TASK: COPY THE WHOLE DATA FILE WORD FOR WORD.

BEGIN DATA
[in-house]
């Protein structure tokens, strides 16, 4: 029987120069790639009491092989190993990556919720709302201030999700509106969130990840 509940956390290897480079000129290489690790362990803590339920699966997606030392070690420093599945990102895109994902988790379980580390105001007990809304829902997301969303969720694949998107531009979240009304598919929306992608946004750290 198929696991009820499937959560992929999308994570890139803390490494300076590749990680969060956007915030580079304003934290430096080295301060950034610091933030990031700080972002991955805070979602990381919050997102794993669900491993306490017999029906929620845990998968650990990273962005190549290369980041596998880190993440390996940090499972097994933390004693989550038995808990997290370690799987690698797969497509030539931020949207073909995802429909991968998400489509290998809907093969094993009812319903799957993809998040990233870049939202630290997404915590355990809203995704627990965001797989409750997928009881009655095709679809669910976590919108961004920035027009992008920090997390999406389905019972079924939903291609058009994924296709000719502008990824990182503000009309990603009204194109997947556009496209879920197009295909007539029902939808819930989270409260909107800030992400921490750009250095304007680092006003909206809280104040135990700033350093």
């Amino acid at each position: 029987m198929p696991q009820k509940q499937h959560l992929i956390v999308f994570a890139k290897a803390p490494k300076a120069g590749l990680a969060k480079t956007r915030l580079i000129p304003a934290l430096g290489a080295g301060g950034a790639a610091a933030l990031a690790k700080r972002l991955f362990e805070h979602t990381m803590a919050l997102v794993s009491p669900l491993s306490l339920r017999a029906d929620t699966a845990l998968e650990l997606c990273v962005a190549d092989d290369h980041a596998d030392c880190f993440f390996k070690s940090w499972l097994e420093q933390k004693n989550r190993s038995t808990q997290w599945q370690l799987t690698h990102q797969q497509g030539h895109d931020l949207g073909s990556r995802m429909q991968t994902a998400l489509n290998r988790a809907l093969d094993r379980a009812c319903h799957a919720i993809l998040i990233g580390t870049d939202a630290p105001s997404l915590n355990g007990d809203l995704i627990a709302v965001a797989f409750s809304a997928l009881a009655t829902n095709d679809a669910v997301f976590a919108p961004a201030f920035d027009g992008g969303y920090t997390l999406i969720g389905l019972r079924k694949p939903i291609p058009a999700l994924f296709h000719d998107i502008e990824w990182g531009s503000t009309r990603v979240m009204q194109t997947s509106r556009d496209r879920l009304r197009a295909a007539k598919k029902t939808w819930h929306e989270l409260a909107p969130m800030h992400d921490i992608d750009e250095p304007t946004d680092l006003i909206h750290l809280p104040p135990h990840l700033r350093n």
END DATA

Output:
[in-house]
């Protein structure tokens, strides 16, 4: 029987120069790639009491092989190993990556919720709302201030999700509106969130990840 509940956390290897480079000129290489690790362990803590339920699966997606030392070690420093599945990102895109994902988790379980580390105001007990809304829902997301969303969720694949998107531009979240009304598919929306992608946004750290 198929696991009820499937959560992929999308994570890139803390490494300076590749990680969060956007915030580079304003934290430096080295301060950034610091933030990031700080972002991955805070979602990381919050997102794993669900491993306490017999029906929620845990998968650990990273962005190549290369980041596998880190993440390996940090499972097994933390004693989550038995808990997290370690799987690698797969497509030539931020949207073909995802429909991968998400489509290998809907093969094993009812319903799957993809998040990233870049939202630290997404915590355990809203995704627990965001797989409750997928009881009655095709679809669910976590919108961004920035027009992008920090997390999406389905019972079924939903291609058009994924296709000719502008990824990182503000009309990603009204194109997947556009496209879920197009295909007539029902939808819930989270409260909107800030992400921490750009250095304007680092006003909206809280104040135990700033350093």
């Amino acid at each position: 029987m198929p696991q009820k509940q499937h959560l992929i956390v999308f994570a890139k290897a803390p490494k300076a120069g590749l990680a969060k480079t956007r915030l580079i000129p304003a934290l430096g290489a080295g301060g950034a790639a610091a933030l990031a690790k700080r972002l991955f362990e805070h979602t990381m803590a919050l997102v794993s009491p669900l491993s306490l339920r017999a029906d929620t699966a845990l998968e650990l997606c990273v962005a190549d092989d290369h980041a596998d030392c880190f993440f390996k070690s940090w499972l097994e420093q933390k004693n989550r190993s038995t808990q997290w599945q370690l799987t690698h990102q797969q497509g030539h895109d931020l949207g073909s990556r995802m429909q991968t994902a998400l489509n290998r988790a809907l093969d094993r379980a009812c319903h799957a919720i993809l998040i990233g580390t870049d939202a630290p105001s997404l915590n355990g007990d809203l995704i627990a709302v965001a797989f409750s809304a997928l009881a009655t829902n095709d679809a669910v997301f976590a919108p961004a201030f920035d027009g992008g969303y920090t997390l999406i969720g389905l019972r079924k694949p939903i291609p058009a999700l994924f296709h000719d998107i502008e990824w990182g531009s503000t009309r990603v979240m009204q194109t997947s509106r556009d496209r879920l009304r197009a295909a007539k598919k029902t939808w819930h929306e989270l409260a909107p969130m800030h992400d921490i992608d750009e250095p304007t946004d680092l006003i909206h750290l809280p104040p135990h990840l700033r350093n």